When you overload a method, that is within the body of a single class. (generally)
When you override, that is from class to class.
MethodA in class A is overloaded... the parameter list is different. So when you call it with MethodA(1, "Hello") or MethodA(1,2), the run-time determines which MethodA to use by it's signature (the thing between the ()'s ). This is why for a single overloaded method, you must ensure all method signatures are unique.
This is an example of an overriden method. Class B completely replaces MethodB (the inherited MethodB is hidden). Class C also hides MethodB, but because it calls super(), we say that Class C's MethodB extends Class A's MethodB. The above code results in: "MethodB in Class A" <- from a.MethodB() "MethodB in Class B" <- from b.MethodB() "MethodB in Class A" <- last two lines are from c.MethodB() "MethodB in Class C"
[This message has been edited by Mike Curwen (edited March 30, 2001).]
Joined: Mar 22, 2001
Simple explanation sans examples: Overloading a method is defining multiple methods with the same name but different parameter signatures. The method executed depends on the parameters passed. Overriding a method is naming a method in a subclass the same as a method in the superclass, thus replacing that one. Is this an oversimplification?
Joined: Nov 27, 2000
Thanks to all , Can I pass different signature parameter in Overriding method? What is advantage of Overloading method and overridding method? Thanks in advance, Angela
Can I pass different signature parameter in Overriding method?
If you're asking what I think you are, then yes.
If you define MethodB in Class A, and two MethodB's in Class B, then the MethodB in Class B whose signature matches the MethodB in Class A -- then that MethodB would be overriding. The *other* MethodB would be overloading MethodB in Class B. phew!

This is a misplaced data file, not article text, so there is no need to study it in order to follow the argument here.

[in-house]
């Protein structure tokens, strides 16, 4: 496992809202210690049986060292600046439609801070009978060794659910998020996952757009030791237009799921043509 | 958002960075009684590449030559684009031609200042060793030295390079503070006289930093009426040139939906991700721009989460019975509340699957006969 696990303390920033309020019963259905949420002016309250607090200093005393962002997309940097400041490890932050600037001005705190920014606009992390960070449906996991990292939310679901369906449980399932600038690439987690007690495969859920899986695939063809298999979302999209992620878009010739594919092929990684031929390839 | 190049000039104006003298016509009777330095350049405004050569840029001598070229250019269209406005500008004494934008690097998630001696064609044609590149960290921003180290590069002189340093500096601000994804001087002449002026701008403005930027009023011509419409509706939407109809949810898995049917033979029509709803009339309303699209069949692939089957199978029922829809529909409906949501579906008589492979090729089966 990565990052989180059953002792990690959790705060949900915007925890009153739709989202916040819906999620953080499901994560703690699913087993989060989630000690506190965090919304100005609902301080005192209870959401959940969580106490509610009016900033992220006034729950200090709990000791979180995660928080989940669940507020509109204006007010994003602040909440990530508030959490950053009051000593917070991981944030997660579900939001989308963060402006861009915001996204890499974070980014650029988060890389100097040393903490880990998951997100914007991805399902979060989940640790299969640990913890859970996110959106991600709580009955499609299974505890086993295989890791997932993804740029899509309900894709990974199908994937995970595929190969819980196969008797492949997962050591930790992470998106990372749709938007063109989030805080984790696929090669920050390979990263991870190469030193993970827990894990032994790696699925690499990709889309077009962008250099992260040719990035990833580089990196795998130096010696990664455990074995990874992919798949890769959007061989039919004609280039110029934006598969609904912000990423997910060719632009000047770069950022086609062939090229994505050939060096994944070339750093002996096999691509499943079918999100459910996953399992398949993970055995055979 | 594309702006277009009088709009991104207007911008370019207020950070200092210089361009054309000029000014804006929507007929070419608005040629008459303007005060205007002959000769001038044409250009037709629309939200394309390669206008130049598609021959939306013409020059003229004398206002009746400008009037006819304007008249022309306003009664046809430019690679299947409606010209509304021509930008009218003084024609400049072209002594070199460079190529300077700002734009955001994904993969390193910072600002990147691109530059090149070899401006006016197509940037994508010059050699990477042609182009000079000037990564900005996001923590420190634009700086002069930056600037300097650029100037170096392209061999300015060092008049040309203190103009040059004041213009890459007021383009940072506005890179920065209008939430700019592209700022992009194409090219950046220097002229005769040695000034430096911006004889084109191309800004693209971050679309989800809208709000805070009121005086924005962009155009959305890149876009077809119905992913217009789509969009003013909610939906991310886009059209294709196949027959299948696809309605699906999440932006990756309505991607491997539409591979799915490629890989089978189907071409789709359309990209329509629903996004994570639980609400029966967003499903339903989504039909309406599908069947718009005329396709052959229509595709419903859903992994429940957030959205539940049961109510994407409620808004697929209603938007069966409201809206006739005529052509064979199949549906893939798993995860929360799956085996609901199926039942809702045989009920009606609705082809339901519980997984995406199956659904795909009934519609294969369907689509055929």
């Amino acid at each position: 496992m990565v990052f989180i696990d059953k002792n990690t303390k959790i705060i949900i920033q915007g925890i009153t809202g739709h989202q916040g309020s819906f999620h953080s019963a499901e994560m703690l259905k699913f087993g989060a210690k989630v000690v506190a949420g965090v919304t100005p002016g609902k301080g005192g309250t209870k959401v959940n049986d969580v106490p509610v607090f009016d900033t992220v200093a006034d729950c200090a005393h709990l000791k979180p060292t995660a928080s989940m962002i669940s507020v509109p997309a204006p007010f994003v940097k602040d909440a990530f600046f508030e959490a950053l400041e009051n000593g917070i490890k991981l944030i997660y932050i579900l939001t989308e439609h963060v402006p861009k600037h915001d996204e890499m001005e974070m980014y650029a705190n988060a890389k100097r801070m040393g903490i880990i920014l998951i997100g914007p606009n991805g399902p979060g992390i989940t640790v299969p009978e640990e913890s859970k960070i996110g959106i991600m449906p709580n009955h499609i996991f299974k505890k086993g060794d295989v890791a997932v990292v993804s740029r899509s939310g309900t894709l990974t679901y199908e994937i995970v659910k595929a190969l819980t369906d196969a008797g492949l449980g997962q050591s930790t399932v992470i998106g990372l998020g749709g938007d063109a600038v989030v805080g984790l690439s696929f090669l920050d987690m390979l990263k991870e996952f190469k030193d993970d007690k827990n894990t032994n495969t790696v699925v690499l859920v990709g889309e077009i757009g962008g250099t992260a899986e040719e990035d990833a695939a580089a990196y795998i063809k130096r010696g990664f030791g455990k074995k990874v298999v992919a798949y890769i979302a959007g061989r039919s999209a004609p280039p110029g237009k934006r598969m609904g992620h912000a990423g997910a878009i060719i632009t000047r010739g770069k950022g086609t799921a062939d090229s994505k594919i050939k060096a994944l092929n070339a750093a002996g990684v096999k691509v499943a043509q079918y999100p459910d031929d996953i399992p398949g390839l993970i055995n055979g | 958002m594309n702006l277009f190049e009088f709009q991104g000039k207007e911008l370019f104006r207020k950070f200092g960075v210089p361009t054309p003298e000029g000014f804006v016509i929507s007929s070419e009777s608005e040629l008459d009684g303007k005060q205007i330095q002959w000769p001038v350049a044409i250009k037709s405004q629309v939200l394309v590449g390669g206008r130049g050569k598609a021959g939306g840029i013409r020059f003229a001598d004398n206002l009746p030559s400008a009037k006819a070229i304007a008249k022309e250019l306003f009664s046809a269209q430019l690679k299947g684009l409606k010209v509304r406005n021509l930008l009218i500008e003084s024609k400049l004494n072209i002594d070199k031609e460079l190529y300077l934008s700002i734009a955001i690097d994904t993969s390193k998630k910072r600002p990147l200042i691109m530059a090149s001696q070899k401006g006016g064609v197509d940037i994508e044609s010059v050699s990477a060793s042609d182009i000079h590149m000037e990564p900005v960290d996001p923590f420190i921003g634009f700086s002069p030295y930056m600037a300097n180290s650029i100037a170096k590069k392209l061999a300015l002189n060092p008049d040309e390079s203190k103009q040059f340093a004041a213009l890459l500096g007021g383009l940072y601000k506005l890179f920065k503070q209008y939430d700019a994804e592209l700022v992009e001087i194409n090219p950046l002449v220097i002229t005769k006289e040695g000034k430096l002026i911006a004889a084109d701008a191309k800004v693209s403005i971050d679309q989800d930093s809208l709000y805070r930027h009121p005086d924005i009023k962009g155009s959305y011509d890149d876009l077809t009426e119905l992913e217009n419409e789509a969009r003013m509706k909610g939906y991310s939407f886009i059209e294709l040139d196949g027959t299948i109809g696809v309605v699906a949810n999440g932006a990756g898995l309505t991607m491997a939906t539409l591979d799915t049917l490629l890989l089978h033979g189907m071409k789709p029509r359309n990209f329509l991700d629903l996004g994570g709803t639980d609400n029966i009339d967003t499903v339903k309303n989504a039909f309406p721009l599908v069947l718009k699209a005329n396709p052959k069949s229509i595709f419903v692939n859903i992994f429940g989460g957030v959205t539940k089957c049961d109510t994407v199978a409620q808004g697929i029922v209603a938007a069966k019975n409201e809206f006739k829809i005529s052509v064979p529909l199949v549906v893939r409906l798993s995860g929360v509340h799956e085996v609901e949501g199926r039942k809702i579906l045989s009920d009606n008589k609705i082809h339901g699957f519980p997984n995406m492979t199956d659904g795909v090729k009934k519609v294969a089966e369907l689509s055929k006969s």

What is advantage of Overloading method and overriding method
Every object in Java has a method called toString(). Why? Because toString is declared in Object, which all classes in Java descend off of. Any and all classes that you can include or make in your programs already have a definition for toString(), which is supplied way back in Object (or maybe not, but just think that way for a second). But what *you* as a programmer can do is override toString(), so that it exhibits specialized and unique behaviour for your class. So instead of the Object information you get when you don't override toString(), you can redefine the method to output more exact and/or useful information (a JComboBox might have it's toString() overriden to output the text of the currently selected item.)
Because this is the same method (toString() ) but different behaviour, we say it is polymorphic.
Overloading is a shortcut for programmers. It lets us be a little bit lazy. Say for example that StringBuffer class didn't overload it's append() method. StringBuffer currently has an append() method for every one of the primitive types, and one for String and one for Object. If Sun didn't overload append(), we'd have to code something like: This makes life easier. Unfortunately you can't specify a different return type and overload a method. Otherwise, JDBC would be a lot simpler.
Joined: Nov 27, 2000
Thanks Mike So let me clear here: (1)Overloading method means you can pass different parameters signature to different class.... Also Overloading method method signature i mean return type & method name must be same. (2) Overriding method means you have to pass same parameters signatures to different classes. Please let me know if i am wrong :rollereyes:!!! Thanks again, Angela
Joined: May 05, 2000
Just to clarify: When you are overloading, the parameter signatures must be different. When you are overriding, the parameter signatures must be the same.